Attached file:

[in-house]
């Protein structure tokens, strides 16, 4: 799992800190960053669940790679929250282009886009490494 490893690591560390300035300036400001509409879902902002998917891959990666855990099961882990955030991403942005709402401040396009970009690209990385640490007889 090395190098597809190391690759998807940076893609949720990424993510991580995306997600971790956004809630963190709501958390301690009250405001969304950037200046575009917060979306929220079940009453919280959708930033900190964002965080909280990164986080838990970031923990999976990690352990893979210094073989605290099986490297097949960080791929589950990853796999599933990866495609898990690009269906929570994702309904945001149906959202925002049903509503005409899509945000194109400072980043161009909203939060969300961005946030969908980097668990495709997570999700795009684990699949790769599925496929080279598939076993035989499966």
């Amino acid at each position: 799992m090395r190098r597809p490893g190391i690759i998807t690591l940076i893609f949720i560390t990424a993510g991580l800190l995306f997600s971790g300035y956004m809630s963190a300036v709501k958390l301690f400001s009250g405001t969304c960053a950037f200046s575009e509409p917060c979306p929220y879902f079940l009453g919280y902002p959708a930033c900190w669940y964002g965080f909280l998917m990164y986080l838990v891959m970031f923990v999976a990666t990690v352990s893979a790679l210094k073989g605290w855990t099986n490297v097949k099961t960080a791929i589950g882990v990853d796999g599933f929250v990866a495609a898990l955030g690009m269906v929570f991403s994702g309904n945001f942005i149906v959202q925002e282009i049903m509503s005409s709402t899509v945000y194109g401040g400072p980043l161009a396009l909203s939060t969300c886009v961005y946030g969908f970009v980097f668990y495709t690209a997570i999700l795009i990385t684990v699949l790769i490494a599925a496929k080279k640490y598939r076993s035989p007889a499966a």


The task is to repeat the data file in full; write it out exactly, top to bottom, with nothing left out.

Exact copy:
[in-house]
């Protein structure tokens, strides 16, 4: 799992800190960053669940790679929250282009886009490494 490893690591560390300035300036400001509409879902902002998917891959990666855990099961882990955030991403942005709402401040396009970009690209990385640490007889 090395190098597809190391690759998807940076893609949720990424993510991580995306997600971790956004809630963190709501958390301690009250405001969304950037200046575009917060979306929220079940009453919280959708930033900190964002965080909280990164986080838990970031923990999976990690352990893979210094073989605290099986490297097949960080791929589950990853796999599933990866495609898990690009269906929570994702309904945001149906959202925002049903509503005409899509945000194109400072980043161009909203939060969300961005946030969908980097668990495709997570999700795009684990699949790769599925496929080279598939076993035989499966």
């Amino acid at each position: 799992m090395r190098r597809p490893g190391i690759i998807t690591l940076i893609f949720i560390t990424a993510g991580l800190l995306f997600s971790g300035y956004m809630s963190a300036v709501k958390l301690f400001s009250g405001t969304c960053a950037f200046s575009e509409p917060c979306p929220y879902f079940l009453g919280y902002p959708a930033c900190w669940y964002g965080f909280l998917m990164y986080l838990v891959m970031f923990v999976a990666t990690v352990s893979a790679l210094k073989g605290w855990t099986n490297v097949k099961t960080a791929i589950g882990v990853d796999g599933f929250v990866a495609a898990l955030g690009m269906v929570f991403s994702g309904n945001f942005i149906v959202q925002e282009i049903m509503s005409s709402t899509v945000y194109g401040g400072p980043l161009a396009l909203s939060t969300c886009v961005y946030g969908f970009v980097f668990y495709t690209a997570i999700l795009i990385t684990v699949l790769i490494a599925a496929k080279k640490y598939r076993s035989p007889a499966a």